12. daniel wiseman says:

    wow what a story it should be in a book some where, I am in agreement with every thing shone and stated, but do agree lets run some trains, we can spend out whole life building stuff, adding model rc planes to my learning I know how to bend plenty of nails , my train layout it usa red neck cheap , and lets all have great time , dano fromarkansas

  13. Dienzel Dennis says:

    Great Job Paul, you can be proud of a job well done. I love the detail !

  14. Jim Beal says:

    Paul:

    Looks great. I also got my first train in the 60’s. I have a smaller space (about 100sf or 9 meters of area to work on. The big decision is the same one you had about DDC or using the variable ac supply (it is Lionel 0 gauge.). Obviously you have made the leap to DDC. I am very impressed you did that as well. Any advice where to get information on the conversion? I have heard a real mix of thoughts on this.

    Any input from anyone is welcome.

    Thanks,

    Jim Beal

  15. christine says:

    Very nice, lot of work, now weathering needs to be done.

  16. nice work Paul
    good detail and a very logically laid-out layout
    we have a whole different meaning to ‘brick shed-house’ in america
    hahahhahaaaa
    keeo em runnin fellas
    stjohn in long beach calif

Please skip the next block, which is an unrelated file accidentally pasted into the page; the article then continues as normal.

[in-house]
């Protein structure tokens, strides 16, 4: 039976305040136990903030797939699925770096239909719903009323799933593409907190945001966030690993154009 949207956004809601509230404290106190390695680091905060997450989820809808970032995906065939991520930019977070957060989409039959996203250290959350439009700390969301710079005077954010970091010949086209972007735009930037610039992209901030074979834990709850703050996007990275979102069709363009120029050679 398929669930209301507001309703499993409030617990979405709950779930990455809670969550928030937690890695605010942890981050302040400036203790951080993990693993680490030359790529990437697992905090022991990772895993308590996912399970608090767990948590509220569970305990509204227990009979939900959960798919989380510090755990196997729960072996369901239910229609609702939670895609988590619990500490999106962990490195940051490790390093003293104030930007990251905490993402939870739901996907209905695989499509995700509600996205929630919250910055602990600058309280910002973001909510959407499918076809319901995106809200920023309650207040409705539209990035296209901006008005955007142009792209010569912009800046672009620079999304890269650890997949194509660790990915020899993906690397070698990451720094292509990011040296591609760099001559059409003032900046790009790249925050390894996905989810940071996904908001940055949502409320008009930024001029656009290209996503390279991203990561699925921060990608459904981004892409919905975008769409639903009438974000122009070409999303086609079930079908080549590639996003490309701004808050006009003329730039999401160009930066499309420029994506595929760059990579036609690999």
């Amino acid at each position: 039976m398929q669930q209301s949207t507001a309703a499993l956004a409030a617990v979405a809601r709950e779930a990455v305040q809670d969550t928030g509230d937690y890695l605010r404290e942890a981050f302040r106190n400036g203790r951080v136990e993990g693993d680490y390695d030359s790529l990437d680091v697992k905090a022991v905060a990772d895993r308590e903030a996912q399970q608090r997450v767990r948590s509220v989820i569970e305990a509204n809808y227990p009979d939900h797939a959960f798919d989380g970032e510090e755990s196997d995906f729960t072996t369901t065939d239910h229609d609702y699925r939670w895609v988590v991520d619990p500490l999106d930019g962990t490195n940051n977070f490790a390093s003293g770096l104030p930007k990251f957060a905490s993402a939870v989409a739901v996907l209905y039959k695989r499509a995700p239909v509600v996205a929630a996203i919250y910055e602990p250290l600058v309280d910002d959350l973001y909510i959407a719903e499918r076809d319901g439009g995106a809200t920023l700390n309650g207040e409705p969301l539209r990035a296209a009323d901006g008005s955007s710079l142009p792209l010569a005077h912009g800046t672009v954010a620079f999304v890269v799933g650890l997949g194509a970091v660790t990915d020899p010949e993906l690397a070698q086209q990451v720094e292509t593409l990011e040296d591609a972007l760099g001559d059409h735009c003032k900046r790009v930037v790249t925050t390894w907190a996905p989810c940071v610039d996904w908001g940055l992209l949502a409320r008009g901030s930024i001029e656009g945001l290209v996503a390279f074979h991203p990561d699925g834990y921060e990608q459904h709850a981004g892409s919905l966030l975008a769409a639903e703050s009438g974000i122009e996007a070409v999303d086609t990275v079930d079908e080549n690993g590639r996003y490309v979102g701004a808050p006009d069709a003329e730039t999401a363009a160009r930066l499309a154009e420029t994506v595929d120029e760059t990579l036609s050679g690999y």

17. Michael Brookman says:

    A great railroad! Thanks for sharing. I’m still struggling after 30 years with claiming a space and starting! Boxes and boxes of equipment just waiting to be used.

  18. Rob McCrain says:

    Great imagination, building and layout. I quite the control board too. I am planning one for the new layout I am building. Rob

  19. Victor Heffern says:

    NICE JOB THANKS FOR SHARING !

  20. George says:

    Fantastic , it takes a lot of love for the spending so much time and work let alone
    the absorbing of so much knowledge to achieve all this for the enjoyment of the playing and keeping ones self young !
    That was a lot to say in one paragraph but it sums up our addiction to building models no mater what type we build .
    I hope you keep going for a long time Sir !
    Be well and stay safe Sir !
    George

  21. Charlie says:

    WOW !! That is one hell of a layout !! Surprised it only took 3 years.

  22. Pete Evangel says: